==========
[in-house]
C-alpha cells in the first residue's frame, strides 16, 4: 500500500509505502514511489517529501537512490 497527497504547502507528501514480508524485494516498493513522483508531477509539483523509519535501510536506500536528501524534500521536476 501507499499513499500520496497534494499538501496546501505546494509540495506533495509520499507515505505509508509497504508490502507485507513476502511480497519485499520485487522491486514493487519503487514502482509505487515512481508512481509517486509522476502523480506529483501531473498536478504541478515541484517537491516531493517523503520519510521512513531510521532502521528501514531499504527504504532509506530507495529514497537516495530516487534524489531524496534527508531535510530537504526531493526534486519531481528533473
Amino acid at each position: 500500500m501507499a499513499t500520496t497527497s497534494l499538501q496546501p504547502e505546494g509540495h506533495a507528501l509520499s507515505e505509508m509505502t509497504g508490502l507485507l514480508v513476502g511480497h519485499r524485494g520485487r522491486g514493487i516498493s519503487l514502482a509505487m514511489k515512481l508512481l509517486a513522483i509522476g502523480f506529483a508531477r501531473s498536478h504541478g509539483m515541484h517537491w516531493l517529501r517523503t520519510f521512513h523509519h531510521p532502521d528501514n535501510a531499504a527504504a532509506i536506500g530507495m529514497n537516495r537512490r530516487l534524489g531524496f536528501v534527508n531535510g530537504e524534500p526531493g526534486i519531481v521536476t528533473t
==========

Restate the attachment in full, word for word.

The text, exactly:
[in-house]
C-alpha cells in the first residue's frame, strides 16, 4: 500500500509505502514511489517529501537512490 497527497504547502507528501514480508524485494516498493513522483508531477509539483523509519535501510536506500536528501524534500521536476 501507499499513499500520496497534494499538501496546501505546494509540495506533495509520499507515505505509508509497504508490502507485507513476502511480497519485499520485487522491486514493487519503487514502482509505487515512481508512481509517486509522476502523480506529483501531473498536478504541478515541484517537491516531493517523503520519510521512513531510521532502521528501514531499504527504504532509506530507495529514497537516495530516487534524489531524496534527508531535510530537504526531493526534486519531481528533473
Amino acid at each position: 500500500m501507499a499513499t500520496t497527497s497534494l499538501q496546501p504547502e505546494g509540495h506533495a507528501l509520499s507515505e505509508m509505502t509497504g508490502l507485507l514480508v513476502g511480497h519485499r524485494g520485487r522491486g514493487i516498493s519503487l514502482a509505487m514511489k515512481l508512481l509517486a513522483i509522476g502523480f506529483a508531477r501531473s498536478h504541478g509539483m515541484h517537491w516531493l517529501r517523503t520519510f521512513h523509519h531510521p532502521d528501514n535501510a531499504a527504504a532509506i536506500g530507495m529514497n537516495r537512490r530516487l534524489g531524496f536528501v534527508n531535510g530537504e524534500p526531493g526534486i519531481v521536476t528533473t